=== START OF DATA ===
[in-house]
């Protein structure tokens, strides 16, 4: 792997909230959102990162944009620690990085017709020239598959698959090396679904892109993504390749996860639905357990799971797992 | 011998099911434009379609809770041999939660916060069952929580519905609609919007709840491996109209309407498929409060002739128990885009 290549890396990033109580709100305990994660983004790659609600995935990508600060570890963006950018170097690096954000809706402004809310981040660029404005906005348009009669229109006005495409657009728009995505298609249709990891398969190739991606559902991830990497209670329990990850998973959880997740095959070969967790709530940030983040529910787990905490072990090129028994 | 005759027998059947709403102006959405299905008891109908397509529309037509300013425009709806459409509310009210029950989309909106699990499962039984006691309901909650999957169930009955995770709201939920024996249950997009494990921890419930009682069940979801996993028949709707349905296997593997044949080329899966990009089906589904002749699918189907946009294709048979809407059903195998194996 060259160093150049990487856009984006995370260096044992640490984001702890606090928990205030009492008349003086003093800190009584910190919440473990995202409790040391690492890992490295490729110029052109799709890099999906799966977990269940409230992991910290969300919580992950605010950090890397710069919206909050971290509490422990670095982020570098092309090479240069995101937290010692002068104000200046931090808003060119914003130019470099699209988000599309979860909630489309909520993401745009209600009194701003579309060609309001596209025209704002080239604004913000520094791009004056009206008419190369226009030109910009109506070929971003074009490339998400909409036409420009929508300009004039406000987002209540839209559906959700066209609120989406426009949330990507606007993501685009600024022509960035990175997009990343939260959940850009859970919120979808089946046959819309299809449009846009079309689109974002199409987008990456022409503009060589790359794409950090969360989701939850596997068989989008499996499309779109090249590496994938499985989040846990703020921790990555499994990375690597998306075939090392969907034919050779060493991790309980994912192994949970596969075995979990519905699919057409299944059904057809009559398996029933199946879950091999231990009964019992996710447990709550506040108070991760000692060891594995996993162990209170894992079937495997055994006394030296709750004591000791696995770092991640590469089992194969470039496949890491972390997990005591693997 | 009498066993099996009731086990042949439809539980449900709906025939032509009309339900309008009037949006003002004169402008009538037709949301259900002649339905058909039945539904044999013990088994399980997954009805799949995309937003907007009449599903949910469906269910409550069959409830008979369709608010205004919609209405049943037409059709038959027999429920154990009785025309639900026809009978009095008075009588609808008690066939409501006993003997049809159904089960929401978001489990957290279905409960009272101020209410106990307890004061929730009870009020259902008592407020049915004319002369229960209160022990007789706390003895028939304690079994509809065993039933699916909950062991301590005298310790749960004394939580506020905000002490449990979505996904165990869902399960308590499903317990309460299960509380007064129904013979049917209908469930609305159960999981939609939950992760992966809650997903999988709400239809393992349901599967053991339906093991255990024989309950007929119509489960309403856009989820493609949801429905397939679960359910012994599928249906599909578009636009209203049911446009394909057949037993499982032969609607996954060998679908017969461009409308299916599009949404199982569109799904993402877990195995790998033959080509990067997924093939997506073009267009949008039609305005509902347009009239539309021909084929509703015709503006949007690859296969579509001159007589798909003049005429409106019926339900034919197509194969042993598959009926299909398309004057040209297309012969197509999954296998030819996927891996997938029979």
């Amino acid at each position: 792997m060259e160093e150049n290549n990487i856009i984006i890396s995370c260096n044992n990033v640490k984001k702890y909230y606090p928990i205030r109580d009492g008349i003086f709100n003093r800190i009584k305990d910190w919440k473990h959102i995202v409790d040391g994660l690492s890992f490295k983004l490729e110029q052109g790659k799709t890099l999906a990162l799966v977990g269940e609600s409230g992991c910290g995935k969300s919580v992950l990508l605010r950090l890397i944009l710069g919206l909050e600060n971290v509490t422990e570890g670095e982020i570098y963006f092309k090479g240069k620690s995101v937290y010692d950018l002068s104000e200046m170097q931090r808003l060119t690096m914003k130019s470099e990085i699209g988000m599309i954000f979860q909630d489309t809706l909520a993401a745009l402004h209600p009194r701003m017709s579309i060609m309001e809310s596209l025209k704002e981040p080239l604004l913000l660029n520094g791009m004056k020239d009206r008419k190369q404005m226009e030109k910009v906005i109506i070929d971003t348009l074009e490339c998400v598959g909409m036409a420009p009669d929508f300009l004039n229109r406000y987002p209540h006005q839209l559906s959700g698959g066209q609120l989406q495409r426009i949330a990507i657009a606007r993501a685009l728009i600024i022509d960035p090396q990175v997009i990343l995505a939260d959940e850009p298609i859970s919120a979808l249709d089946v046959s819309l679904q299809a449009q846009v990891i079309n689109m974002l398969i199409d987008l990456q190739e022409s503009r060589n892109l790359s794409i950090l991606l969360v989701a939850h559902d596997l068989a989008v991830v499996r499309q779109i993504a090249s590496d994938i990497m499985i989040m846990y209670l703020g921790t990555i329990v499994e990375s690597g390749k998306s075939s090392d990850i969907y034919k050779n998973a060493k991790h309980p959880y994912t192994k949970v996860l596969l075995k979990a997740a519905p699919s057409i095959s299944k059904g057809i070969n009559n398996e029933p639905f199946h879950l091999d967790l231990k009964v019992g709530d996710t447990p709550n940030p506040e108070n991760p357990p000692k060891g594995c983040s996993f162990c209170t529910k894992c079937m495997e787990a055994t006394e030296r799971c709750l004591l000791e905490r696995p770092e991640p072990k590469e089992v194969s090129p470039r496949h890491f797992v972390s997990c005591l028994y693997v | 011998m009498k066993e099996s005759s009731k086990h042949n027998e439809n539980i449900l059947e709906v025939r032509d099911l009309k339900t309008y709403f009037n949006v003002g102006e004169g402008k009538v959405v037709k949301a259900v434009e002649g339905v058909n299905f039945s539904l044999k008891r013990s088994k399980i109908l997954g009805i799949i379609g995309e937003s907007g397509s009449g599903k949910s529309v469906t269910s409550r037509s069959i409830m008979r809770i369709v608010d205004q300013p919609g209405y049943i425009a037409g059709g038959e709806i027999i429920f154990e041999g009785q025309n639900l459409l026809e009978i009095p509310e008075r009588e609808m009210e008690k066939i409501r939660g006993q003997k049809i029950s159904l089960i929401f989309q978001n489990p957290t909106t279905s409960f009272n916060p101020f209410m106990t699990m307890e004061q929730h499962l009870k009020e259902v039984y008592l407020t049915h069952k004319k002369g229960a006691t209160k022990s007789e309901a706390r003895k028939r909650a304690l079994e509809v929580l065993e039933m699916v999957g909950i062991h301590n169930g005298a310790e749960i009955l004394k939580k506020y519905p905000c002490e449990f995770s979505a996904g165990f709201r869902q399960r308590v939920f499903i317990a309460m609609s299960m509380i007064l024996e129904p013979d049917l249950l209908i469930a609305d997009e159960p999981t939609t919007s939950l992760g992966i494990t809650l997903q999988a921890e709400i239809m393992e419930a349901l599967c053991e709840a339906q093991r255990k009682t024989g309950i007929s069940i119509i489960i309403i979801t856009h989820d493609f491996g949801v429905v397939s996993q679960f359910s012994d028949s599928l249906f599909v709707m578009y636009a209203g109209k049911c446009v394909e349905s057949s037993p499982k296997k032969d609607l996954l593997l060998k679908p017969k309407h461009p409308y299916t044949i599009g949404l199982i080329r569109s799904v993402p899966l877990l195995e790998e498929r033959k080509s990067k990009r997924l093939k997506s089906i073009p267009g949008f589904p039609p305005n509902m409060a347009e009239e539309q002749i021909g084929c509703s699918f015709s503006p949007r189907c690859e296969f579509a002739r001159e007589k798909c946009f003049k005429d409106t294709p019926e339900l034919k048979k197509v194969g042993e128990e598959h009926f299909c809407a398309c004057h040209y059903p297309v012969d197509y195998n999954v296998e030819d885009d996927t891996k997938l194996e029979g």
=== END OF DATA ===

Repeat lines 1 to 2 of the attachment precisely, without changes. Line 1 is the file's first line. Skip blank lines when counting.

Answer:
[in-house]
């Protein structure tokens, strides 16, 4: 792997909230959102990162944009620690990085017709020239598959698959090396679904892109993504390749996860639905357990799971797992 | 011998099911434009379609809770041999939660916060069952929580519905609609919007709840491996109209309407498929409060002739128990885009 290549890396990033109580709100305990994660983004790659609600995935990508600060570890963006950018170097690096954000809706402004809310981040660029404005906005348009009669229109006005495409657009728009995505298609249709990891398969190739991606559902991830990497209670329990990850998973959880997740095959070969967790709530940030983040529910787990905490072990090129028994 | 005759027998059947709403102006959405299905008891109908397509529309037509300013425009709806459409509310009210029950989309909106699990499962039984006691309901909650999957169930009955995770709201939920024996249950997009494990921890419930009682069940979801996993028949709707349905296997593997044949080329899966990009089906589904002749699918189907946009294709048979809407059903195998194996 060259160093150049990487856009984006995370260096044992640490984001702890606090928990205030009492008349003086003093800190009584910190919440473990995202409790040391690492890992490295490729110029052109799709890099999906799966977990269940409230992991910290969300919580992950605010950090890397710069919206909050971290509490422990670095982020570098092309090479240069995101937290010692002068104000200046931090808003060119914003130019470099699209988000599309979860909630489309909520993401745009209600009194701003579309060609309001596209025209704002080239604004913000520094791009004056009206008419190369226009030109910009109506070929971003074009490339998400909409036409420009929508300009004039406000987002209540839209559906959700066209609120989406426009949330990507606007993501685009600024022509960035990175997009990343939260959940850009859970919120979808089946046959819309299809449009846009079309689109974002199409987008990456022409503009060589790359794409950090969360989701939850596997068989989008499996499309779109090249590496994938499985989040846990703020921790990555499994990375690597998306075939090392969907034919050779060493991790309980994912192994949970596969075995979990519905699919057409299944059904057809009559398996029933199946879950091999231990009964019992996710447990709550506040108070991760000692060891594995996993162990209170894992079937495997055994006394030296709750004591000791696995770092991640590469089992194969470039496949890491972390997990005591693997 | 009498066993099996009731086990042949439809539980449900709906025939032509009309339900309008009037949006003002004169402008009538037709949301259900002649339905058909039945539904044999013990088994399980997954009805799949995309937003907007009449599903949910469906269910409550069959409830008979369709608010205004919609209405049943037409059709038959027999429920154990009785025309639900026809009978009095008075009588609808008690066939409501006993003997049809159904089960929401978001489990957290279905409960009272101020209410106990307890004061929730009870009020259902008592407020049915004319002369229960209160022990007789706390003895028939304690079994509809065993039933699916909950062991301590005298310790749960004394939580506020905000002490449990979505996904165990869902399960308590499903317990309460299960509380007064129904013979049917209908469930609305159960999981939609939950992760992966809650997903999988709400239809393992349901599967053991339906093991255990024989309950007929119509489960309403856009989820493609949801429905397939679960359910012994599928249906599909578009636009209203049911446009394909057949037993499982032969609607996954060998679908017969461009409308299916599009949404199982569109799904993402877990195995790998033959080509990067997924093939997506073009267009949008039609305005509902347009009239539309021909084929509703015709503006949007690859296969579509001159007589798909003049005429409106019926339900034919197509194969042993598959009926299909398309004057040209297309012969197509999954296998030819996927891996997938029979």